Can I use Remote Desktop Connection as VPN?

I'm very confused about Microsoft's Remote Desktop Connection. I'm very new to this and I remember I used to use RDC to connected to our Windows Server 2003 machine to use shared folders and files. Now that we purchased SBS 2011 Standard I can't figure out how to do that. Can I still use RDC to connect to SBS 2011? I can do it from my personal account (administrator account), but any standard user account gives me error about terminal services setup. Is there still a way to make it work without purchasing premium add-on? Thanks and much appreciated.
ilyawizardAsked:
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Ady FootSharePoint ConsultantCommented:
Yes you can achieve this - simply add standard users to the 'Remote Desktop Users' group and hey presto!

Regards,

Ady
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ilyawizardAuthor Commented:
I did and I'm getting this message:

"To log on to this remote computer, you must be granted the Allow log on through Terminal Services right. By default, members of the Administrators group have this right. If you are not a member of the Administrators group or another group that has this right, or if the Administrators group does not have this right, you must be granted this right manually."

Which is why I think Terminal Services are required for this that's part of the premium add-on.
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Ady FootSharePoint ConsultantCommented:
Ah yes - it seems that SBS 2011 is limited in this regard as SBS 2003 was:
http://social.technet.microsoft.com/Forums/en/smallbusinessserver/thread/7c028f80-c8bd-482a-ae0f-e7dd972c3c5c

So unfortunately it is not possible unless you use Terminal Services.

Regards,

Ady
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Cliff GaliherCommented:
I wouldn't allow standard users to log onto SBS anyways; it is center of your network and one misclick and the whole thing tumbles down.

With that said, SBS comes with a great technology called RWA. One component of RWA is a web-based RDP client that allows standard users to connect to their workstation in the office. This would accomplish the same goal; access to shared files, but without the risk.

Another feature of RWA is direct access to shares if you set it up to do so, so you wouldn't even necessarily have to use RDP. You should really check out RWA and the technet articles surrounding setting it up and using it. Could meet all your needs without any VPN required.

-Cliff
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ilyawizardAuthor Commented:
I was actually using RWA for some time now and while it's a great tool for me, other remote users who work from home will not be happy about it. They got used to remote desktop connection and working on the server directly. Now I understand what you mean about "misclick". While I'm not a sysadmin (have been a web developer for 6 years) I see how other sysadmin who used to work here screwed up. He basically gave everyone admin access to server and all shared folders. Now I see that VPN/RDC to the server is out of the question and thank you for clearing this up.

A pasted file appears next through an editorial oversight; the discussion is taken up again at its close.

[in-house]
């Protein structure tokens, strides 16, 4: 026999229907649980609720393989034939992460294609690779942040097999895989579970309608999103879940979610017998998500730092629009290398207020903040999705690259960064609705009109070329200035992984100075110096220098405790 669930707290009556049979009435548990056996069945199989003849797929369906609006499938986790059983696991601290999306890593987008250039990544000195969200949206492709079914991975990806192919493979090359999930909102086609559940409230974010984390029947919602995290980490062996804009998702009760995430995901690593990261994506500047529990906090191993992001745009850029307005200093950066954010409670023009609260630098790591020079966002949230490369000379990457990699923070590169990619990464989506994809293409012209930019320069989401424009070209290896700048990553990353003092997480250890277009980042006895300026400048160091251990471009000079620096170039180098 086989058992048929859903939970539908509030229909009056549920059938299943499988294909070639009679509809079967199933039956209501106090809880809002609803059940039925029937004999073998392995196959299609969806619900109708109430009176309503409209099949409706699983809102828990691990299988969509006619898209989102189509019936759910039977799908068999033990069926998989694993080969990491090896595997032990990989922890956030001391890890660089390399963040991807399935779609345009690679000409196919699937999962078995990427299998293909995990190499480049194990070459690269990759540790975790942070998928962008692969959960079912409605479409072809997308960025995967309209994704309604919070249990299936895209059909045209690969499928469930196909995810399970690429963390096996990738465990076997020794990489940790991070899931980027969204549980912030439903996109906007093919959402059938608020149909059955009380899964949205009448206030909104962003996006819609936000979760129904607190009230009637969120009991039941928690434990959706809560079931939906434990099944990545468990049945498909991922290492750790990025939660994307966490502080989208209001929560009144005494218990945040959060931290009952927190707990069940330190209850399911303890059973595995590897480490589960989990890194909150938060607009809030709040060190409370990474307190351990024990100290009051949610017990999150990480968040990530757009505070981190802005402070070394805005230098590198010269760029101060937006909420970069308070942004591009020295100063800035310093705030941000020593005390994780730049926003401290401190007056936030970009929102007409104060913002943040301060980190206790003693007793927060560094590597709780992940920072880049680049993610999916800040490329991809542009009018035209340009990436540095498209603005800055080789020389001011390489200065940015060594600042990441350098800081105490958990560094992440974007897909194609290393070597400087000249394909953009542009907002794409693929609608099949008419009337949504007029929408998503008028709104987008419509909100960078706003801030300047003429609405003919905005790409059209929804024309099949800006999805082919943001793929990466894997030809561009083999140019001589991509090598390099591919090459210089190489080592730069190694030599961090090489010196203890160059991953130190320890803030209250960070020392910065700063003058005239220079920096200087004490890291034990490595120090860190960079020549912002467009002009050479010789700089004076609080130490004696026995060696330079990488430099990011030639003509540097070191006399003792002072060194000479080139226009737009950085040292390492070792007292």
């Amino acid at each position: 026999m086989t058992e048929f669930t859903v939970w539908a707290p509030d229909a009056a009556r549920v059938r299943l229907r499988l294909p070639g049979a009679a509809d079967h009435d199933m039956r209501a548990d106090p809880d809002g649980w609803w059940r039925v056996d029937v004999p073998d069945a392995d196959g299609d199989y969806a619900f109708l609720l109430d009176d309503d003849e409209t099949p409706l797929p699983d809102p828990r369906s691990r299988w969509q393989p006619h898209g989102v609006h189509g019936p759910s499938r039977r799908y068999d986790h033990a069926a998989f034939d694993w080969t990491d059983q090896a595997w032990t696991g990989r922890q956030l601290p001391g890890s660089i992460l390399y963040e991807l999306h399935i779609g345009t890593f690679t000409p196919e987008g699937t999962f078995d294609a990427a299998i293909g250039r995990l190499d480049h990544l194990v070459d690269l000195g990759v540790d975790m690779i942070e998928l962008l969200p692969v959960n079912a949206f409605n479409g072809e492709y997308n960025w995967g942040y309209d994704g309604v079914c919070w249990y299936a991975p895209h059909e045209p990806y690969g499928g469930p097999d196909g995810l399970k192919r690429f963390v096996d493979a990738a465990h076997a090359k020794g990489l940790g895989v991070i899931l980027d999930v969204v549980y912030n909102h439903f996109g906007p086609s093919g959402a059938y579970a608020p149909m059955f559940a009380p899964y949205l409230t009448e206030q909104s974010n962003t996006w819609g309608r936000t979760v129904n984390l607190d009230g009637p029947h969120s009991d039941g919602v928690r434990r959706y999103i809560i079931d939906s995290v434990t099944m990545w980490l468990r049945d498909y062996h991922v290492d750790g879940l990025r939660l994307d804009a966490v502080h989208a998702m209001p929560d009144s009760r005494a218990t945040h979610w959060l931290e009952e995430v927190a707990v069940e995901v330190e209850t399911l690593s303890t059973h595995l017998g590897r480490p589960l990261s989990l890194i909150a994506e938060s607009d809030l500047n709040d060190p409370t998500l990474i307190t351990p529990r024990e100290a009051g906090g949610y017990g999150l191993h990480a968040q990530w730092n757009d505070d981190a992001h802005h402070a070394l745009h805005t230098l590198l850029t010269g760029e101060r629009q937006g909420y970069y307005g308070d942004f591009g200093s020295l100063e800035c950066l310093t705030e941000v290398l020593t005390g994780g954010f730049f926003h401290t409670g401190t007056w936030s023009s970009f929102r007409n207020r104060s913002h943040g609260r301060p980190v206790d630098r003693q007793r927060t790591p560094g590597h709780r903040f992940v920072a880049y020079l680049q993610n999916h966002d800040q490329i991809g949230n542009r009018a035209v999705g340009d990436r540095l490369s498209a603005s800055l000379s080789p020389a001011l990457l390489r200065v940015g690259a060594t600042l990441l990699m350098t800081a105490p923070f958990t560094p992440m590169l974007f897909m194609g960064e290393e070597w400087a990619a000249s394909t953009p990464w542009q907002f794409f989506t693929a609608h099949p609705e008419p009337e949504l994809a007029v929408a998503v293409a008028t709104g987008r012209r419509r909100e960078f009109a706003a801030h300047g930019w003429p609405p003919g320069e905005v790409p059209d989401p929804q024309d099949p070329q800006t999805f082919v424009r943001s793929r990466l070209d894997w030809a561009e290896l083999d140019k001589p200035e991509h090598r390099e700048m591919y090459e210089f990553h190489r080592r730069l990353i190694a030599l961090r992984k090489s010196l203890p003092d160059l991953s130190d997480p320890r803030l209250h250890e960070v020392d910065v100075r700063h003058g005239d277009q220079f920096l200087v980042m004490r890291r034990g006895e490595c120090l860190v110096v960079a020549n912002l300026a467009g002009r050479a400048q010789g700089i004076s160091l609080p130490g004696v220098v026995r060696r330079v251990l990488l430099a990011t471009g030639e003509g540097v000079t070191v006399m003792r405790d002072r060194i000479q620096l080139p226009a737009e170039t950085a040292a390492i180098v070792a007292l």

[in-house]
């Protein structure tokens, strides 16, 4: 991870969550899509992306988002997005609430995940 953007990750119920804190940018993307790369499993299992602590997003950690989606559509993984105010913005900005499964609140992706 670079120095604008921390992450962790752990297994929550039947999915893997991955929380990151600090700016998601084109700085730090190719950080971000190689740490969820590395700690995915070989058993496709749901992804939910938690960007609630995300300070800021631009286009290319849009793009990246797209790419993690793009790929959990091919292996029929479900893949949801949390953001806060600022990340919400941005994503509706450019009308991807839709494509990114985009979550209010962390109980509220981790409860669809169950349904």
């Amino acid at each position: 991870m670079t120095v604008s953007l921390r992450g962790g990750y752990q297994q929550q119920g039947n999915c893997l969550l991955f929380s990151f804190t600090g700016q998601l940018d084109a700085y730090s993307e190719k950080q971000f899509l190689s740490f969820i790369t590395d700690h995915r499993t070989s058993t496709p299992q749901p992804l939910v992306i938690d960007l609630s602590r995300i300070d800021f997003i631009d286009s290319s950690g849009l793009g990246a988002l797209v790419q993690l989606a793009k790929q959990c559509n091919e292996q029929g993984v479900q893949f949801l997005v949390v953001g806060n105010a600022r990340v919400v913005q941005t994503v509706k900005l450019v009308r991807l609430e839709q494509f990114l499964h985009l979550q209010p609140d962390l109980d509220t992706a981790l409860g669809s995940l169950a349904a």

Now, I have been reading about Direct Access, but doesn't it require premium add-on anyway? From what I've read this is a perfect set-up with shared folders.

My final question now is what is a better way to share folders with remote users? In RWA can you lock files while using them? What if multiple people download the same file and start uploading different versions to the server?

Thanks you.
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Ady FootSharePoint ConsultantCommented:
If you're solely interested in users being able to access shared folders, you can simply use a standard VPN as the users will be able to map a network drive to the shared folder across the VPN.

That wouldn't solve your 'multiple use' issue though - for that you really need a SharePoint site which would also be accessible through the VPN and really manages collaboration properly

Regards,

Ady
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Cliff GaliherCommented:
DirectAccess is a great solution, but has a few caveats.

1) It requires a second server, so yes a premium add-on purchase could accomodate this role.

2) It requires two adjacent IPv4 public IPs. Some ISPs are stingy and won't give you two at a reasonable price. Getting two that are adjacent is even more tricky.

3) Requires Windows 7 Enterprise or Ultimate on the client side. For company issued laptops, this is no problem. For home users though, they likely only have Win7 Home Premium (if they have win7 at all) and will balk at the cost difference for Ultimate.

You cannot lock files with RWA, but you can't with direct file-share access either. If you really need that level of control, moving from file shares to SharePoint would be a better idea (still web accessible, but provides a check-out/check-in feature if you so choose.

-Cliff
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ilyawizardAuthor Commented:
We do have 5 adjacent static IPs, that's not a problem, but I'll need to get more budget for premium add-on and ultimate licenses (we only have 20 professional licenses), so I might come back to that solution later. Right now I'll stick to RWA and do some more research on Sharepoint. Thanks a lot.
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